13 February 2015

Then it snows

January 2015

Like I said, it got cold again. Not snowy — snow is in the air sometimes, but it doesn't stick. Instead, it's dry and cold, where you see your breath and the girls' tiny hands get wrapped up in my grey gloves as we make our way up Tennal Road to their school in the morning. The sky is electric blue or grey too. I kiss and hug the kids goodbye and feel like I don't appreciate it enough.

The winter is slipping away like that. Today, I walked home from the City Centre, after giving blood. It was raining, but not raining, the way it does in Birmingham, in the whole of this country. You don't realise you're wet until you're very wet. I bought roses for Yoko and the girls for Valentine's and thought about the last time I had bought roses for Yoko, if I ever had. They sell 18 of them at Morrison's, a number that struck me as odd as I walked them home, past the Botanical Gardens and then into Harborne. When I stood in the entryway with them, Yoko came to greet me and took the wet bag from me. I have never given you roses: in what other ways have I failed.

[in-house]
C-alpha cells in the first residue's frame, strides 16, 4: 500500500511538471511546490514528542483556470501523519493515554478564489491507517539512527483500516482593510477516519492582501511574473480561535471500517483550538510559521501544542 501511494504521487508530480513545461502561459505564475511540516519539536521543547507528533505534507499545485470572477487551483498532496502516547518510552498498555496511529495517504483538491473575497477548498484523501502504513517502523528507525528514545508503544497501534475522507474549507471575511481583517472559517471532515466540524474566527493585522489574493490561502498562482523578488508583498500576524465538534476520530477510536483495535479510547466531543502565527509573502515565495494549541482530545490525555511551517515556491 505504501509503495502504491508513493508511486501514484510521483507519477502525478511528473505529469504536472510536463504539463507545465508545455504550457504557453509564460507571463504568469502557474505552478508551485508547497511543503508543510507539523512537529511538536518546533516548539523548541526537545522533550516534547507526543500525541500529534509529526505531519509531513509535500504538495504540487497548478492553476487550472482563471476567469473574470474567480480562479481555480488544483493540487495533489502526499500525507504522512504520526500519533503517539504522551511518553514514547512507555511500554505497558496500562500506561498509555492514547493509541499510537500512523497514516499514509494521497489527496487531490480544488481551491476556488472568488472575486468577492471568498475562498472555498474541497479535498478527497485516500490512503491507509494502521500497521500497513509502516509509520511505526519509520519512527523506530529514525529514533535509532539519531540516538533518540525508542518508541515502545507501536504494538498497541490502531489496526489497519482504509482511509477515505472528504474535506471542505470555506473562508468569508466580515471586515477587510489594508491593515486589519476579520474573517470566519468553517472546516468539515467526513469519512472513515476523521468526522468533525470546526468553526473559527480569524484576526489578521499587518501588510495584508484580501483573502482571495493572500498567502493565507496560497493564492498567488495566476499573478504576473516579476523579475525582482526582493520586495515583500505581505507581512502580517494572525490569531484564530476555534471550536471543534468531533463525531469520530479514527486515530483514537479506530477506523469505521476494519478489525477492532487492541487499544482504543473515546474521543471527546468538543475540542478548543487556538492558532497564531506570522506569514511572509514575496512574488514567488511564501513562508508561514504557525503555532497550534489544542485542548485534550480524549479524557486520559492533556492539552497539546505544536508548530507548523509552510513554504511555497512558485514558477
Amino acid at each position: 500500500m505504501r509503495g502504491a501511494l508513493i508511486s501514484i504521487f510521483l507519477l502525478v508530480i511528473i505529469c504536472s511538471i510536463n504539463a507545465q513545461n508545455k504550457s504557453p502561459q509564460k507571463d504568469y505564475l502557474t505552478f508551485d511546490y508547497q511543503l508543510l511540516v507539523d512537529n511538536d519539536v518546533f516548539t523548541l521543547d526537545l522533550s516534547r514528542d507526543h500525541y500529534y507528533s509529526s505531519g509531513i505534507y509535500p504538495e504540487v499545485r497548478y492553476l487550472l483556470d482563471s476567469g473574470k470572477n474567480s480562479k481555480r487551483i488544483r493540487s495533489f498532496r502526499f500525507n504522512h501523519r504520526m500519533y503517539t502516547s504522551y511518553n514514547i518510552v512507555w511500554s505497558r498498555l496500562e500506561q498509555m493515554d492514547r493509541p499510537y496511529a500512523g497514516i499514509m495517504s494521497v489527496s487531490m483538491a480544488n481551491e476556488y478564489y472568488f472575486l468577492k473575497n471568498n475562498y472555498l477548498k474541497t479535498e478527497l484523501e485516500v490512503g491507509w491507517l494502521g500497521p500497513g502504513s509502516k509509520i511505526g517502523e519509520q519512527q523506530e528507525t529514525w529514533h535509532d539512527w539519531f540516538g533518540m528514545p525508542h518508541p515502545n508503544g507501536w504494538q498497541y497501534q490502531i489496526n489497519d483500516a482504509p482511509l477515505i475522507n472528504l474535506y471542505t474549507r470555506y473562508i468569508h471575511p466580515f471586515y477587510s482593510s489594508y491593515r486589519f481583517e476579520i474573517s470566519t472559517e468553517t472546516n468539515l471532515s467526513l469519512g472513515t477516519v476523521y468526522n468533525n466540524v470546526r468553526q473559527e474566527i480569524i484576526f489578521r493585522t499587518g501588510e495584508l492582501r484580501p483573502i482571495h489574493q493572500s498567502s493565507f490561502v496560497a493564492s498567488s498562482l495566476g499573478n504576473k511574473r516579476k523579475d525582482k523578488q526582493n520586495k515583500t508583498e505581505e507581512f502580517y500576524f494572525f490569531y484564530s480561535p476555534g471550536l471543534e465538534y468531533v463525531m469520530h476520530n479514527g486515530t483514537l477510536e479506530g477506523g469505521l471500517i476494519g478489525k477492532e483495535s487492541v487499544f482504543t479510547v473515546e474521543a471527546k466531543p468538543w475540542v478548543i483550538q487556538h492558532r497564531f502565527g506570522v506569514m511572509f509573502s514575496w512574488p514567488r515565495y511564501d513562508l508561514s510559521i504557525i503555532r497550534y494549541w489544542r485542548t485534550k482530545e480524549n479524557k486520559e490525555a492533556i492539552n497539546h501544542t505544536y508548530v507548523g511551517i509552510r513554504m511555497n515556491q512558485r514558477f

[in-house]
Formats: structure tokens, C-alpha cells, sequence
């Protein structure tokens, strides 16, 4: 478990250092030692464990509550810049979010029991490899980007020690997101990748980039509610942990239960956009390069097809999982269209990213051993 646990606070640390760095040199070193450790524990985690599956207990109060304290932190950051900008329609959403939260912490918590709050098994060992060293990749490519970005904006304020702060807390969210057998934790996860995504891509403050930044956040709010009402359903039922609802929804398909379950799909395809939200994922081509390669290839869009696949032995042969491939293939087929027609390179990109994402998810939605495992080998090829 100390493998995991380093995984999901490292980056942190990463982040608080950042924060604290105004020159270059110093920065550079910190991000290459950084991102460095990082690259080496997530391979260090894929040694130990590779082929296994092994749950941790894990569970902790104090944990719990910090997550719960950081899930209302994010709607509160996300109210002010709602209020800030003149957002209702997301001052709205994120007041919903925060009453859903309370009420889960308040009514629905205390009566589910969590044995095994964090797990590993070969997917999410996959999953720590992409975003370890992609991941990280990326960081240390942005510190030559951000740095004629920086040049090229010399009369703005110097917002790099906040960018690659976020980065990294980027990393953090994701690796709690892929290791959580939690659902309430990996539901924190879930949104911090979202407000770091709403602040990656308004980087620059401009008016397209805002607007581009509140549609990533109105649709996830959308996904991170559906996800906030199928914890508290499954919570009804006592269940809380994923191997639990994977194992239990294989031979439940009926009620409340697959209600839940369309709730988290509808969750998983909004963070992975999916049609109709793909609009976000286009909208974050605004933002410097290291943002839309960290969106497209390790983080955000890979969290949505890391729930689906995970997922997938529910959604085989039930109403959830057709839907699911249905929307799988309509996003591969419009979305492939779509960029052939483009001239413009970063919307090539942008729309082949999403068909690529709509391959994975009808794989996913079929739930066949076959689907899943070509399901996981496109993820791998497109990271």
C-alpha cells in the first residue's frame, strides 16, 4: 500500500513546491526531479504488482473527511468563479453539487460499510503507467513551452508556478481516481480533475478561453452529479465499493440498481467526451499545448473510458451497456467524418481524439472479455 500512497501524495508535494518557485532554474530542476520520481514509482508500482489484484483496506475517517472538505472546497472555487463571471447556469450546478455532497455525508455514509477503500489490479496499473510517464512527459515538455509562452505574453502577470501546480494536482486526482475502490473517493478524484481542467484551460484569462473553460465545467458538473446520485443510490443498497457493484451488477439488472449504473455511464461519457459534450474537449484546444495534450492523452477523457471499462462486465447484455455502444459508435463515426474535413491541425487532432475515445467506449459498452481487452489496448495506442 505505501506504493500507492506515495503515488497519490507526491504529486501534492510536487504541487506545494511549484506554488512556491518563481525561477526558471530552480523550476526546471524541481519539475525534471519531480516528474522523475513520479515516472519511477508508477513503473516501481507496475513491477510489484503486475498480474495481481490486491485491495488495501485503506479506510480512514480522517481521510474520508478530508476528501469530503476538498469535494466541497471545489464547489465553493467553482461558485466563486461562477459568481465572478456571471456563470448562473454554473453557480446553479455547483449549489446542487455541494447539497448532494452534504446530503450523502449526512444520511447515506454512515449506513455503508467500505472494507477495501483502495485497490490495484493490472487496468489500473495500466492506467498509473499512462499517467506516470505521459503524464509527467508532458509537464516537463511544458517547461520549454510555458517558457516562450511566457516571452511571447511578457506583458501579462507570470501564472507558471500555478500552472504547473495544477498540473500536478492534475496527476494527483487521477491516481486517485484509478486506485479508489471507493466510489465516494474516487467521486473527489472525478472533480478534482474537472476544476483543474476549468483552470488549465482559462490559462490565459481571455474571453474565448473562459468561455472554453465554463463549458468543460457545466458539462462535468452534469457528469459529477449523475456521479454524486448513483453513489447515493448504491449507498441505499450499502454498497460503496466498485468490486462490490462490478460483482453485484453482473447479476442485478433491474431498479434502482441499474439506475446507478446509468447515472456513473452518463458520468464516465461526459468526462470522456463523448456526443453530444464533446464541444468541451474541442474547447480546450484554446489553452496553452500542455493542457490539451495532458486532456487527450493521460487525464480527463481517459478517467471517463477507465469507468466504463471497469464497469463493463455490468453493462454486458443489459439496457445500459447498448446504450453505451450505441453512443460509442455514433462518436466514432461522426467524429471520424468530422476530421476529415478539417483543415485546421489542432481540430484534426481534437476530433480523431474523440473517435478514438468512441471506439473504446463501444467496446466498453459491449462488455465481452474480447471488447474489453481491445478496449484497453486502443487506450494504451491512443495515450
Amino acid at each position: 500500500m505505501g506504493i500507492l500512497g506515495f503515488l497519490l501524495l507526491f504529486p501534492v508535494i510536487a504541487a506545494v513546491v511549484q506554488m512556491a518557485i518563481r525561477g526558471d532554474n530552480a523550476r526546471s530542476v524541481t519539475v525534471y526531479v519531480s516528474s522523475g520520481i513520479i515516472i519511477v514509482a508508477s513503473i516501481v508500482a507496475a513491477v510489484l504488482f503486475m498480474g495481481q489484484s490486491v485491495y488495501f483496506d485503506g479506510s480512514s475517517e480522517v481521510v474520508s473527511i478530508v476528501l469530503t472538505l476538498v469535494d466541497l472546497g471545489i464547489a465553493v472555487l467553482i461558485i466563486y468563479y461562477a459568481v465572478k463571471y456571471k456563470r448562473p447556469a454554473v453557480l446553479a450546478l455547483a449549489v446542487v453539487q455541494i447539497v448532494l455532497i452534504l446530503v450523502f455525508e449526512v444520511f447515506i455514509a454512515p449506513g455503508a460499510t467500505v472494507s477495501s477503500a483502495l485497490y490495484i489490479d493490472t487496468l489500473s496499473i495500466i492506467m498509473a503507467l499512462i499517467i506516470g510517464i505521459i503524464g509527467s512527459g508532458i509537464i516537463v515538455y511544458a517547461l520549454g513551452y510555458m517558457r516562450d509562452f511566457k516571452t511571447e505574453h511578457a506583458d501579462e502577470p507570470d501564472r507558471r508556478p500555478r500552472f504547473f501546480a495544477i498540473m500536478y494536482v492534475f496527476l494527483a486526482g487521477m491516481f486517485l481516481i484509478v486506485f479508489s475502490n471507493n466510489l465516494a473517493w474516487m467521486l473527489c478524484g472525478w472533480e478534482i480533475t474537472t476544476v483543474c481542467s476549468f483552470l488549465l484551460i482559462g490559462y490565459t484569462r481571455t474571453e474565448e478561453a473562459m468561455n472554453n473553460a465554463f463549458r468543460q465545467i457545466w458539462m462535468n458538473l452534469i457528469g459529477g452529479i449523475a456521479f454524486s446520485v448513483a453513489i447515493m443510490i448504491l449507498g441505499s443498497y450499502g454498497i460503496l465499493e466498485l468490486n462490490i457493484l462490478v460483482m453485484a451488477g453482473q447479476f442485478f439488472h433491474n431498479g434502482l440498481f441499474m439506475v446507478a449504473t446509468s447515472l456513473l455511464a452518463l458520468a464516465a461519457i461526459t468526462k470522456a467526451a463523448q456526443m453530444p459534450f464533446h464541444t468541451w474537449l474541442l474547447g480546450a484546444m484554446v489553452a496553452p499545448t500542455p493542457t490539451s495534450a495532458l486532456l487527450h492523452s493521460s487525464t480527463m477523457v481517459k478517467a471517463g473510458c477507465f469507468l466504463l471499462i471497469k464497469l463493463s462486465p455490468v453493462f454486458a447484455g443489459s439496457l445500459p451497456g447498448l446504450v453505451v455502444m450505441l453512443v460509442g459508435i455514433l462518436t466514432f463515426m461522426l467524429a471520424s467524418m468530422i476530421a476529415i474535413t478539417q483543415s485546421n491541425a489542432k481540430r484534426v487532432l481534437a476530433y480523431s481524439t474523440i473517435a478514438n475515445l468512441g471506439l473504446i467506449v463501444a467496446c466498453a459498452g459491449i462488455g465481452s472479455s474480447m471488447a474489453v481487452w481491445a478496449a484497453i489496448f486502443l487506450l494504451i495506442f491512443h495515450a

The days have been passing without much to say. Every day feels like a small pebble I run to the top of the hill. None of the pebbles are beautiful or unique, but the mountain is growing, bit by bit. It's a metaphor. I get up and take the kids to school. I run and work out and then stand at my desk. Some days I teach. I keep a list of things to do. At 5:30, I run home. We eat, the kids go to sleep and the weekend comes. There were all these things that happened. I should have written them down.

Children growing up is like this, I suppose.
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